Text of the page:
A good friend and China watcher recently posted a CNN article on LinkedIn regarding issues with the Taishan Nuclear Power Plant in Guangdong Province. As I read the article, I could not help but see the glaring issues that tend to arise in China joint ventures, even where the non-Chinese JV partner takes as many legal precautions as are available to them.
In this situation, the China partner, China General Nuclear Power Group, is the majority owner of the power plant, which is what you would expect from a highly regulated industry like nuclear power. The minority partner, a French company named Framatome, became concerned when what it terms an “imminent radiological threat” occurred at the plant. If the plant had been based in France, it would have had to shut down, but China is not France.
The French partner did not publicly call on its Chinese partner to shut down the plant for at least three reasons: (1) there is no faster way to be forced to sell your interest in a Chinese JV at a steep discount than by publicly criticizing your Chinese JV partner that is either an SOE, a subsidiary of an SOE, or closely connected with the Chinese government; (2) there is no way the Chinese JV partner would have responded and taken the necessary steps in the face of a public demand; and (3) it doesn’t make economic sense to criticize your JV partner unless you are sure the relationship is over and you have nothing left to lose except reputational risk.
There is likely a fourth reason many people would not immediately consider: the JV agreement would have given ultimate decision making authority of this type to the China JV partner.
When people (even lawyers) throw around terms like “joint venture,” “partnership,” and “business partner” they often assume that each of these relationships reflects equal rights in the arrangement, which is often not the case, even if the underlying legal documents appear at first glance to grant equal rights to both or all of the business partners.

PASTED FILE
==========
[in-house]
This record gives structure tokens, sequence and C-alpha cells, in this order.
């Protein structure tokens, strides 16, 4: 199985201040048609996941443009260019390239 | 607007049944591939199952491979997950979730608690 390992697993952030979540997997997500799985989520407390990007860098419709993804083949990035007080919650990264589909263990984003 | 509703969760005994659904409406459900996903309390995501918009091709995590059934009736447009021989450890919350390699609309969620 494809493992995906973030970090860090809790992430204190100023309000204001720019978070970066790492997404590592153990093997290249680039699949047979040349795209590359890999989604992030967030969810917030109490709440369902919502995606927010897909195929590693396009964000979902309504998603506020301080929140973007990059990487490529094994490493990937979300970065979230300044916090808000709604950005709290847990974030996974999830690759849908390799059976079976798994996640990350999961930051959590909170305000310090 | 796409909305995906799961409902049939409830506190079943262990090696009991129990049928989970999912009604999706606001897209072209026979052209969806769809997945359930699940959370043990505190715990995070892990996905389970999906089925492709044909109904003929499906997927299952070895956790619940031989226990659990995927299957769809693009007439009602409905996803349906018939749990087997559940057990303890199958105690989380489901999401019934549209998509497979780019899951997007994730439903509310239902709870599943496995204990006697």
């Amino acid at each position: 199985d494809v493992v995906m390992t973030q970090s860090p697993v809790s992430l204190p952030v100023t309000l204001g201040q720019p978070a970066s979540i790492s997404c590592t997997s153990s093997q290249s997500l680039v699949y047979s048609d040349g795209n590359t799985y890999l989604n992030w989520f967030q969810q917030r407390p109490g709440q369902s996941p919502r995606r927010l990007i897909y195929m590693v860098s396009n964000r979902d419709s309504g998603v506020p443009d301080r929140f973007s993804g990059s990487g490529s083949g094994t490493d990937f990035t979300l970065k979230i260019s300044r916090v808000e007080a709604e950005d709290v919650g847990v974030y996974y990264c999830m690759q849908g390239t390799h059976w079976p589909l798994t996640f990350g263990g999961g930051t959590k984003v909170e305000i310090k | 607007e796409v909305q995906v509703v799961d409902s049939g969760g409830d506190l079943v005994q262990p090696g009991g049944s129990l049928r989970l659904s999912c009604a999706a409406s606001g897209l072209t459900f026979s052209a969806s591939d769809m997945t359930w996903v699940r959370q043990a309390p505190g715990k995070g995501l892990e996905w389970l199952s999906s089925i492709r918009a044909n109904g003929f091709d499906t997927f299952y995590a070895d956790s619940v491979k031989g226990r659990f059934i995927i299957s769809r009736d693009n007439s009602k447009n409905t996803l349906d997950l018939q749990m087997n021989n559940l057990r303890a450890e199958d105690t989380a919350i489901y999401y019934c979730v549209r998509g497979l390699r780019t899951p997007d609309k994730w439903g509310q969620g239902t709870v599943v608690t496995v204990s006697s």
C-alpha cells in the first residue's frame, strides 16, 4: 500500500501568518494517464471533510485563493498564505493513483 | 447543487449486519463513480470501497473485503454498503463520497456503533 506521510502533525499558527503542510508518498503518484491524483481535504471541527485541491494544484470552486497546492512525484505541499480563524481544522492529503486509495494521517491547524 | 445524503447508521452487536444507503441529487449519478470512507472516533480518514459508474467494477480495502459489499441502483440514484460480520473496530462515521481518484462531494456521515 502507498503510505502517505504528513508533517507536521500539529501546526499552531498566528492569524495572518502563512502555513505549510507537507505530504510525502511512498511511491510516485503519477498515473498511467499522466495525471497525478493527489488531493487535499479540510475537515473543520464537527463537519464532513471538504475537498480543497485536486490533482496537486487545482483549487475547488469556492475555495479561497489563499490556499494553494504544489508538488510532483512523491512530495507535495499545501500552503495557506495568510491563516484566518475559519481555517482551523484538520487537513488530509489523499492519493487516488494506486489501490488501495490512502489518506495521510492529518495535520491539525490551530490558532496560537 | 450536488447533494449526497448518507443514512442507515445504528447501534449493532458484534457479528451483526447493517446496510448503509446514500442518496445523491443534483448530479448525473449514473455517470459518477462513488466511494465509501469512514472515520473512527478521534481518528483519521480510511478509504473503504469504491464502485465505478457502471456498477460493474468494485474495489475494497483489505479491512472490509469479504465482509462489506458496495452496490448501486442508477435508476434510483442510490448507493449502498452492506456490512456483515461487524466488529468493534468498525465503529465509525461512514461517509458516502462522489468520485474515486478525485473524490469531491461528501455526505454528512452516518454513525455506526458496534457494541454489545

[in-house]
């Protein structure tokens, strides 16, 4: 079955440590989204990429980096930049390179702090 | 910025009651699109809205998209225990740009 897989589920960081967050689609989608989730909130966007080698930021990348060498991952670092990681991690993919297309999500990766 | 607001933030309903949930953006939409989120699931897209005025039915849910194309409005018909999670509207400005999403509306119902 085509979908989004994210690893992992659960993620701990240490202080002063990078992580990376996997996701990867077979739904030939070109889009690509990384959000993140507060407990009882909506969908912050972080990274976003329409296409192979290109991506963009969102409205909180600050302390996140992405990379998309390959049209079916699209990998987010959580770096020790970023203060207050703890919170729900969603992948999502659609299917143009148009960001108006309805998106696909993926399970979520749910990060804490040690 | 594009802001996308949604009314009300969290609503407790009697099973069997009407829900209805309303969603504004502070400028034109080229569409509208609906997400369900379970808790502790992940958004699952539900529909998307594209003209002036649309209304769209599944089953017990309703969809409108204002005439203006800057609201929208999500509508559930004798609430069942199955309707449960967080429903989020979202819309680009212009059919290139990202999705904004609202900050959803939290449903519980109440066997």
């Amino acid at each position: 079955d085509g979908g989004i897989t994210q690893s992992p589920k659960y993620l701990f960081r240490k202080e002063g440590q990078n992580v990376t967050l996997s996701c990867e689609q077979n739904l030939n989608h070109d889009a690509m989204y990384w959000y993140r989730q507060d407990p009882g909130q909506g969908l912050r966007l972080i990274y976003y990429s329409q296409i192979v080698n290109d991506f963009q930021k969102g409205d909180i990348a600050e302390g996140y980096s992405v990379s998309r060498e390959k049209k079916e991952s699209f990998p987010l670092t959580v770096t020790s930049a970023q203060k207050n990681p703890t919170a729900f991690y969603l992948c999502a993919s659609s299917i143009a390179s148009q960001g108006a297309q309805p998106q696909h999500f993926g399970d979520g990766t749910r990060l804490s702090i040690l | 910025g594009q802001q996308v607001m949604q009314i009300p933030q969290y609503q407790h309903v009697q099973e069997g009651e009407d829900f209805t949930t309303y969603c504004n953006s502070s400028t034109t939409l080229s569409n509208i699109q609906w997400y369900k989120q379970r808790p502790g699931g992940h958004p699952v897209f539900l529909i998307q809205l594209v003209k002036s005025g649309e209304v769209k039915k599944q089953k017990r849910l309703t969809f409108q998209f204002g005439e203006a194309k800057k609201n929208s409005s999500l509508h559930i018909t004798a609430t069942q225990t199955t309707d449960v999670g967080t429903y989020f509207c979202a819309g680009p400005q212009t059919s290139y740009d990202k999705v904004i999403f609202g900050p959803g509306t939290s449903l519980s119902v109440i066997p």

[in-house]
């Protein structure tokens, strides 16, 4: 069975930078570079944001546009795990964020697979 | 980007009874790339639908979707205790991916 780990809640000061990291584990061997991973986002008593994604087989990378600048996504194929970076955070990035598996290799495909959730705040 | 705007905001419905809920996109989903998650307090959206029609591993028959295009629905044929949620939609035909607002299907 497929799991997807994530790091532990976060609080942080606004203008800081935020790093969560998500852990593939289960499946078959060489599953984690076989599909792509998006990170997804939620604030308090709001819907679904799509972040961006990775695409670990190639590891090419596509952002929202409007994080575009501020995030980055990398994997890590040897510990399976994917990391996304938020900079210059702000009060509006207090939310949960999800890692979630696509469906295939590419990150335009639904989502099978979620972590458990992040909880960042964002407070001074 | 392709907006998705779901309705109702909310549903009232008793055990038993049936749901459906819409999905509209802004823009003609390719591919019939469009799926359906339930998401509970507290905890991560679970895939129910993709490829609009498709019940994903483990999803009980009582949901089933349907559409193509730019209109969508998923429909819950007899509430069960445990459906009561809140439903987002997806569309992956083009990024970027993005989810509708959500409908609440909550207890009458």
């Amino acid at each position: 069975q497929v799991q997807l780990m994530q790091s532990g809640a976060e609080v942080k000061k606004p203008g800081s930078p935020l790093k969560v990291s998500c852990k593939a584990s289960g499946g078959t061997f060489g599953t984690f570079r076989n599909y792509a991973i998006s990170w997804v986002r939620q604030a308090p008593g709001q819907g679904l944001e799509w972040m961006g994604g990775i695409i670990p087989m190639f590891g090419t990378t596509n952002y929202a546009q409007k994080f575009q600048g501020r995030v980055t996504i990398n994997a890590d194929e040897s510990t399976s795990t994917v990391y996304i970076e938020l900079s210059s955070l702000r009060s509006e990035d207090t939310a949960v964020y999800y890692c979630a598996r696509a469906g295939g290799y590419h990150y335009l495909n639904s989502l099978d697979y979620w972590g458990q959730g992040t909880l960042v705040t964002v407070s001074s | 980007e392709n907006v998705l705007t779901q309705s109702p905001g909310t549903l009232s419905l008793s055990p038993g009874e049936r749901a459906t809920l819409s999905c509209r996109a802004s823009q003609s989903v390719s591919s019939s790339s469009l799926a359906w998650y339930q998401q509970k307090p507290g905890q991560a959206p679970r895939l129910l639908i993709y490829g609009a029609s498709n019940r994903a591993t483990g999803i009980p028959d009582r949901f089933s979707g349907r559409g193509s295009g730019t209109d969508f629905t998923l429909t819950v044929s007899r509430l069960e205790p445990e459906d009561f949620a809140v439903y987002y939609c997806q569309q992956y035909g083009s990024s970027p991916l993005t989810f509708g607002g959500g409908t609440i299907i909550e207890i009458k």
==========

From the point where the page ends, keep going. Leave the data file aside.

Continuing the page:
We have seen plenty of JVs between entities where a 50/50 JV on paper meant 50/50 for net profits but not voting or director or officer selection rights. And you can imagine the poor business decisions that result in you being entitled to 50% of the net profits for a venture where your JV partner has sufficient control over the JV to make decisions regarding the business expenses that are “necessary” prior to the distribution of your 50% net profit.
The rights in a JV relationship depend on the relative bargaining power of the JV partners, which gets woven into the underlying JV agreement. But the relative bargaining power continues to shift as the JV moves ahead, based on who has operational control and audit rights.
Minority or non-operationally controlling JV partners with strong audit rights can still protect themselves and the integrity of the JV. And you should have strong rights drafted into your JV agreements even if you are in a non-regulated industry. We have seen plenty of majority-owned JVs go wrong. Don’t be that company.
For more on how to protect your company in a Chinese joint venture, see: